Rising wages and labor shortages in China mean new opportunities for Central American textile manufacturers, as factories strive to offer more than proximity and free trade to the United States. Central American apparel and textile factories are working on offering creative skills, speed and short-supply fabrics in order to capture China’s business.
Demographic data from China’s National Bureau of Statistics shows that the Chinese population is aging rapidly and the rural labor pool shrinking, which many economists cite as the fundamental reason for the sharp wage rises in recent years. Minimum wages in China range from 1,500 yuan ($240 USD) per month for a 40-hour work week in Shenzhen to 870 yuan per month in Chongqing. According to The People’s Republic of China market plan posted on the government’s website (www.gov.cn) earlier this year, the annual average growth of China’s minimum wages will be at least 13% by 2015, doing little to slow the labor shortages in the country. Real wages are often several times higher than minimums, particularly in industries suffering from shortages such as RMG.
At the 21st Annual Apparel Sourcing Show in Guatemala, Executive Vice President of Product Development, Design and Sourcing at JC Penney Kan Mangone said that JC Penney is interested in doing business in Central America now that Asia is getting more expensive. Last year, JC Penney reopened its Guatemala City sourcing office, which closed in 2003, and more recently started working with Guatemala City-based American Denimatrix on its denim jeans production.
In the mindset of many Central American factories, Denimatrix offers customers vertically integrated solutions “from the ground up,” managing the supply chain from cotton to logistics. Its clients include U.S. textile powerhouses Abercrombie and Fitch, American Eagle Outfitters, Urban Outfitters and Lacoste among others.
C.S.A. Guatemala, which makes 16 million t-shirts a year in its factory, opened up a design center in Los Angeles in 2010 in order to provide creative ideas to its customers stateside, which include Old Navy, Kohl’s and American Eagle Outfitters. Since opening the design center, the company has seen its sales move from $44 million in 2010 to $50 million in 2011. Sales are projected at $60 million for 2012.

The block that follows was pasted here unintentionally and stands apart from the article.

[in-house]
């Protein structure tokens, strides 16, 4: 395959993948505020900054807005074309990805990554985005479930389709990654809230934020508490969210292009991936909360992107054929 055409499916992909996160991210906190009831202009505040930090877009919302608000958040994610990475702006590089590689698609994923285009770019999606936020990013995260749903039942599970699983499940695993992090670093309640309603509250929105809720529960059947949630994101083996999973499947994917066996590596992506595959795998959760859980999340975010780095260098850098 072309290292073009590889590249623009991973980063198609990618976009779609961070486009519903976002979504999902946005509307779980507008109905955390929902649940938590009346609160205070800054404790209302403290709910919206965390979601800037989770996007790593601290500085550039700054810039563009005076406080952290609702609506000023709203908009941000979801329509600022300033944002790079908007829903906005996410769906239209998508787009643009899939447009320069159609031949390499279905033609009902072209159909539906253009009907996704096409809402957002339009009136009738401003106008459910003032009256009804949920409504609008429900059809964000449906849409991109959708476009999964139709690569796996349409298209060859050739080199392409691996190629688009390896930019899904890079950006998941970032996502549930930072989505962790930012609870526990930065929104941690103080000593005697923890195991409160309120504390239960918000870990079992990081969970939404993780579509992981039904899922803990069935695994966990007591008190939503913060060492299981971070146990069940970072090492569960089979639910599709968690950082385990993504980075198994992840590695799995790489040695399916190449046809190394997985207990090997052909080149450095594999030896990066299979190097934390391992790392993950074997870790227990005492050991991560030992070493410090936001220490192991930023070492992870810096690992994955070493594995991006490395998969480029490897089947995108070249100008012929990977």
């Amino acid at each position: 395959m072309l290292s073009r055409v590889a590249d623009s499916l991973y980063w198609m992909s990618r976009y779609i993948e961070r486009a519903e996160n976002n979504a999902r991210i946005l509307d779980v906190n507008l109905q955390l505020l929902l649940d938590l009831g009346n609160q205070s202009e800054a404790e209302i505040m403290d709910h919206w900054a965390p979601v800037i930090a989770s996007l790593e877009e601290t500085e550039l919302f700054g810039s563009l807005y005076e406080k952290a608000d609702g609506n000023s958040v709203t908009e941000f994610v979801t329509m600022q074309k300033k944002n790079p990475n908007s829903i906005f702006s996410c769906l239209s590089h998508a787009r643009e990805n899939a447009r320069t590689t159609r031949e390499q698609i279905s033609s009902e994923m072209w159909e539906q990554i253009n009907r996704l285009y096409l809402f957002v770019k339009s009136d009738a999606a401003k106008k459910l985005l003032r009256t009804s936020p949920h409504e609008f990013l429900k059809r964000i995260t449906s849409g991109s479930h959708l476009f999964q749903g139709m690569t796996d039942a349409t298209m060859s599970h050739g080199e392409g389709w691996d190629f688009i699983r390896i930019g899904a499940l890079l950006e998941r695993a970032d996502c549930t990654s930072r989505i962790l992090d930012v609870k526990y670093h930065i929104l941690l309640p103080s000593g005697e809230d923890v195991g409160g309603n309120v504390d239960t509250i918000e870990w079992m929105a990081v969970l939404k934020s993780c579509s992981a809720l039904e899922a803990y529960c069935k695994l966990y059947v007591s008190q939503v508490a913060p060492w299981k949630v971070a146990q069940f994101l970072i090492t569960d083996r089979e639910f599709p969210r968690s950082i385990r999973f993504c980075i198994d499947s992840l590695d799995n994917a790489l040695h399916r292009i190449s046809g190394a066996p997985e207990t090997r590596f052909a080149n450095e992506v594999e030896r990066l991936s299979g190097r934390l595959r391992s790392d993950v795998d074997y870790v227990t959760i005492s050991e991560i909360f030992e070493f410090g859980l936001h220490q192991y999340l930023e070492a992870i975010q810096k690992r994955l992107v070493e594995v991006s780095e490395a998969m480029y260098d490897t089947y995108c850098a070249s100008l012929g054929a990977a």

Alex Findley, Managing Director in Guatemala of sourcing services for Target, said Central America has been important to the retailer for its ability to deliver duty-free goods quickly. The six Latin American countries that make up the Dominican Republic-Central American Free Trade Agreement accounted for 12.4% of the apparel imported by the U.S. for the year ending March 31, 2012.
According to the International Trade Administration’s Office of Textiles and Apparel (OTEXA) Major Shippers Report, the top three Central American textile and apparel exporters to the U.S. are Honduras, El Salvador and Nicaragua, with Honduras as the ninth-largest exporter of apparel and textile products by volume to the U.S. market. For the year ending April 2012, Honduras exported 2562.9 million USD in textiles and apparel, a .83% increase over the year prior and 2.5% of total textile imports. El Salvador and Nicaragua exported 1803.5 million USD and 1441.8 USD respectively.
Honduras is the third highest Central American country for minimum wage rates, with salaries ranging from 4.6 to 7.1 lempiras and an average salary of 5.9 lempiras (.31 USD), reports data by the Ministry of Labor and Social Security (STSS). The Minimum Wage Act, which came into effect in January 2012, instituted a wage increase of 5.6% in comparison to 2011 and an additional 7.5% in 2013 over 2012 in hopes of stimulating the workforce. Nicaragua and El Salvador have one of the lowest minimum wages in the region, at $150 per month for a 40-hour work week.